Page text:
Ghosts of Roros
Roros is called the pearl of the Trondelag. It enjoys a somewhat dark fame of a haunted place, and the atmosphere is added to it by the original wooden buildings. We find them in Norway, close to the Swedish border.
There are beautiful and interesting places, and there are also places that combine both of these features. When it comes to Roros, one may wonder if it is beautiful, but no one will deny him originality. It is a mining town located in the region of Norway, which is not one of the most popular tourist destinations - in its middle-eastern part. Despite the fact that it is not a very crowded place, you can get to it without any problems. Tourists going from Trondheim will reach Roros after a 2-2.5-hour drive, while those who wish to come from Oslo will take 4-5 hours.
The dark legend of Roros
Roros is considered Norway's most haunted town . The "merit" of this is not only the specific atmosphere prevailing in it, but also the fact that in 1718 about 300 Swedish soldiers were killed here. Harsh weather conditions overcame them like Napoleon's Russian winter - they froze in the mountains surrounding the settlement. The tragic events are commemorated by an open-air show organized annually (since 1994).
According to legends, the settlement was established in the place where a reindeer shot by farmer Hans Olsen Asen fell. A dying animal exposed copper from under the ground, and soon after that, the first mine was established here. It was the only one at that time to receive the king's consent to exploit the raw material in this region. The town itself was born in the second half of the 17th century.
Roros was consumed by fires many times, but many authentic wooden buildings from the beginning of the settlement have survived to this day. What's more, people still work and live in them, and the products they make are valued for high quality. The historic buildings were entered on the UNESCO World Heritage List in 1980.
The charms of a mining town
While walking around Roros, you get the impression that time has stopped here - a long time ago. The landscape consists of wooden, quite charming houses (although it must be honestly admitted that their beauty is highly debatable), heaps and the Hyttelva River. You can visit them on your own or during a 1.5-hour guided tour, the so-called Bergstadvandring. We must remember that we are in Norway - when pronouncing a large part of the names, you can break the language, almost like with German numerals.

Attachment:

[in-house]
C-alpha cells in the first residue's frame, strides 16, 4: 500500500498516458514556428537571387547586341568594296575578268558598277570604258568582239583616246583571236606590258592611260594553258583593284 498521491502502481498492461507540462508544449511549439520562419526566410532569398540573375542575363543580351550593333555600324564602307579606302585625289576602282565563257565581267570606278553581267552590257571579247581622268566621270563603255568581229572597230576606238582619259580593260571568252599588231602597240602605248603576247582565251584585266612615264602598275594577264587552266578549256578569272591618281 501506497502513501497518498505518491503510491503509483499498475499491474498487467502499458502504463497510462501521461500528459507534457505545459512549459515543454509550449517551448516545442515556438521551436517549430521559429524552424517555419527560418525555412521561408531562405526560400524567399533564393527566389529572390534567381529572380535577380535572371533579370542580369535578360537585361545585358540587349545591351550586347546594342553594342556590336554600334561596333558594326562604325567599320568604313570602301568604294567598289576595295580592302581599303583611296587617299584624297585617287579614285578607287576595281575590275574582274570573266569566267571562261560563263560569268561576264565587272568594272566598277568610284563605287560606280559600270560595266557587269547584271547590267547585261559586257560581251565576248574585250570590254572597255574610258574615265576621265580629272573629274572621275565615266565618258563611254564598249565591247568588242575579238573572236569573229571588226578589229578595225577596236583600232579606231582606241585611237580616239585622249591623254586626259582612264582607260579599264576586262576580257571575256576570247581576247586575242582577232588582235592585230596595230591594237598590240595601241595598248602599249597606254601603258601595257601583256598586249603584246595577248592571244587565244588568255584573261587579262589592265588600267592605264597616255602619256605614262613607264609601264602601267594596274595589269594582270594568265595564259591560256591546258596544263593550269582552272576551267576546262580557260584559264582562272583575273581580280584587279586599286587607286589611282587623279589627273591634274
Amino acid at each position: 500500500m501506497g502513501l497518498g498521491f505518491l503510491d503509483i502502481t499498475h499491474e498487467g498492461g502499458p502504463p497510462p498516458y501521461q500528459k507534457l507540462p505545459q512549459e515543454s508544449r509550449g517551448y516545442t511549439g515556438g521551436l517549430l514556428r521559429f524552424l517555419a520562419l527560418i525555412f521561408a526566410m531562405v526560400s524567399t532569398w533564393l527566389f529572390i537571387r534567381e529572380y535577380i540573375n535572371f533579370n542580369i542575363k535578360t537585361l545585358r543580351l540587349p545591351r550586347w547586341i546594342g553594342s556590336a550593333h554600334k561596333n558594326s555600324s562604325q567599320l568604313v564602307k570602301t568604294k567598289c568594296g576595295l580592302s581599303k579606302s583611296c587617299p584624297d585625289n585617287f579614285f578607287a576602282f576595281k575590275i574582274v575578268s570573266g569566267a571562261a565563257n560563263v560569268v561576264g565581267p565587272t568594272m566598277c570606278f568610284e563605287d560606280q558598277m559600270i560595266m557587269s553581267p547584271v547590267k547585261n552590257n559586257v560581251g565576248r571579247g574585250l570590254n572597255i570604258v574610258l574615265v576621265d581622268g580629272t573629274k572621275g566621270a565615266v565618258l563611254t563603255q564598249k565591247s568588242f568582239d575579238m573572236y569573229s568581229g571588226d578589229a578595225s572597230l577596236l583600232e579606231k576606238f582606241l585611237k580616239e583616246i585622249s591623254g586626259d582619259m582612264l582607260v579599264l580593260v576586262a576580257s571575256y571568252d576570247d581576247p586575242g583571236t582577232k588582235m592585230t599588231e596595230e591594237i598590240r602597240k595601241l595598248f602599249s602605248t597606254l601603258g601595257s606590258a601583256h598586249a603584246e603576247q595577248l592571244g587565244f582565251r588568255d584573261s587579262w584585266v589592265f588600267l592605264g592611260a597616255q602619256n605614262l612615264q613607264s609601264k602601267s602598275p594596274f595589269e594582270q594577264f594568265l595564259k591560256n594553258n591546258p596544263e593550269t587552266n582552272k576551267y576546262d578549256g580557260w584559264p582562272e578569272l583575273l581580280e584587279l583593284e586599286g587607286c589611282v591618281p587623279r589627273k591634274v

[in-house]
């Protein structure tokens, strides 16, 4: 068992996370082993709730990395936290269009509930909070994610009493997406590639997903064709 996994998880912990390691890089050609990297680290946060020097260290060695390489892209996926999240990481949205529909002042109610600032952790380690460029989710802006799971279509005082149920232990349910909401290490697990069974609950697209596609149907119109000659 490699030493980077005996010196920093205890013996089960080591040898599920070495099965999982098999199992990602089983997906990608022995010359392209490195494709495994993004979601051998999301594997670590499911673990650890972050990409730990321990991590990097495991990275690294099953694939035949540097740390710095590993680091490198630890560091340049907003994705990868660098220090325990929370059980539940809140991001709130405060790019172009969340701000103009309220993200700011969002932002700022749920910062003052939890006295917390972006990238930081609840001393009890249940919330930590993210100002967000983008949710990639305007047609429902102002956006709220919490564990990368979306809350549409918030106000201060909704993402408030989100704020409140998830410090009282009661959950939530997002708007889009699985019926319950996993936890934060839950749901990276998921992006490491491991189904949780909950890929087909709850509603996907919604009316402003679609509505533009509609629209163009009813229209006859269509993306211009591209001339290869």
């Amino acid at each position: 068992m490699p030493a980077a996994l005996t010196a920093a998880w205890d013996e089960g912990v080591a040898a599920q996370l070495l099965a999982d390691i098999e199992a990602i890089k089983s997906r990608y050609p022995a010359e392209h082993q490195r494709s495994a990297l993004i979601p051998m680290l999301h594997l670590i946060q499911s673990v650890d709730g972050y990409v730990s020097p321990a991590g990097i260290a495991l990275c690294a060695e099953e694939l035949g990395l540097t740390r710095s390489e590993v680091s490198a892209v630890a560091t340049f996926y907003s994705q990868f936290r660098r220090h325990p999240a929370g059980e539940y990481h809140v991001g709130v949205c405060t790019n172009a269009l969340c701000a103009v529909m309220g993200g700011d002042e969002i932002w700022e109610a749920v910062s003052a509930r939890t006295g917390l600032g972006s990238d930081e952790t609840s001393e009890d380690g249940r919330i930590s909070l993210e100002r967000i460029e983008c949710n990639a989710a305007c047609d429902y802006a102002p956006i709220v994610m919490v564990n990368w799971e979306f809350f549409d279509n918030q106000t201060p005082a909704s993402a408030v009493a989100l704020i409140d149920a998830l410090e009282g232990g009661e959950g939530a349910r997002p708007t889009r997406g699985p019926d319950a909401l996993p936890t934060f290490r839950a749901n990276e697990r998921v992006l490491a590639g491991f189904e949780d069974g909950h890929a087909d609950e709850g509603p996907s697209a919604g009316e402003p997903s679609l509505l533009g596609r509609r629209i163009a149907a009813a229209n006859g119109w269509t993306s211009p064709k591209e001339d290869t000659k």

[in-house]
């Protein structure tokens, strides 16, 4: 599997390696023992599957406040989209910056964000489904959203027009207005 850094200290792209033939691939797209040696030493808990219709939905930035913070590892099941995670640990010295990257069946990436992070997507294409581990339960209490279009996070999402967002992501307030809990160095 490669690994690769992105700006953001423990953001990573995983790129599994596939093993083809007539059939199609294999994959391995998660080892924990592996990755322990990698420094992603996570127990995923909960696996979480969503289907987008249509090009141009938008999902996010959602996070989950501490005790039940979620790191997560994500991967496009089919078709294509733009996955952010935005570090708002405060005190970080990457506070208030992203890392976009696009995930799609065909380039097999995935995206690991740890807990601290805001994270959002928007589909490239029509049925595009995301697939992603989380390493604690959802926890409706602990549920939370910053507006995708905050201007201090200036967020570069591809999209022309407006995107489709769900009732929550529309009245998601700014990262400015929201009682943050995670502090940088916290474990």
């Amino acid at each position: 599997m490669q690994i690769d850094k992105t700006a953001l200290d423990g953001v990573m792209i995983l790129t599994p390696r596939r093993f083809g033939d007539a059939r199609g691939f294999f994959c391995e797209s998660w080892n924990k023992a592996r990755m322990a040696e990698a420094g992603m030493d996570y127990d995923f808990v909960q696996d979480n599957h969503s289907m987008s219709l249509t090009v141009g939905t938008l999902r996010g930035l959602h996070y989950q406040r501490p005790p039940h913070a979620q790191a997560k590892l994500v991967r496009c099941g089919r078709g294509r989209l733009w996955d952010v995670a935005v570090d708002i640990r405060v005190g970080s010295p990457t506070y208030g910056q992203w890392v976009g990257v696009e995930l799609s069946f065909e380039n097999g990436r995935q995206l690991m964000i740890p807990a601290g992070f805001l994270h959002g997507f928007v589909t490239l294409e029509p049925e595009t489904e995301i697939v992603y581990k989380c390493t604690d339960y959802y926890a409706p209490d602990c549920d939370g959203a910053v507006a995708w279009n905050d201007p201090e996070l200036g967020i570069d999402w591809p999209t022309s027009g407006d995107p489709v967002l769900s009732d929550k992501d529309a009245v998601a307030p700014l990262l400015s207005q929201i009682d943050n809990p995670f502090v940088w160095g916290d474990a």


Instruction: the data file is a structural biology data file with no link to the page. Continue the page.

In addition to the houses, it is worth seeing the church that can accommodate 1,600 worshipers, which makes it one of the largest temples in Norway. Another attraction of Roros is Rørosmuseet , which took over a large part of the equipment of the closed mines. If we have warm clothes with us, we can embark on a journey inside Olavsgruva and Nyberget, two mines open to the public. You get to know them during an hour-long guided tour.
Every year in February, Roros turns into a bustling city. At this time, the great Rorosmartnan fair takes place, where tourists come from all over the world. Up to 70,000 people show up there. It is a festival whose traditions date back to the 19th century. During the festival, you can visit the town and learn about the culture of the Sami people - the oldest people in Scandinavia.
Where to stay in Roros?
In and around Roros, you can easily find accommodation - be it in a hotel or at a campsite. Tourists can also choose from several campsites, including Koppang Camping , where 4 people will spend the night in a camper or tent for 235 CZK. The price includes access to electricity.
The specific beauty of the mining village has been assessed many times - during the London World Travel Market tourism fair, it received the Virgin Holidays Responsible Tourism Award in the "best destination" category, beating approx. 100 competitors. It has less than 4,000 inhabitants and attracts over a million people each year. It is worth seeing for yourself what prompts tourists to visit these parts of Norway.
A writer by profession, a passion of a cat. One day he will see what is behind the Urals - good to Vladivostok. So far, when he can, he enjoys the sun of the countries of southern Europe. And it's also fun;)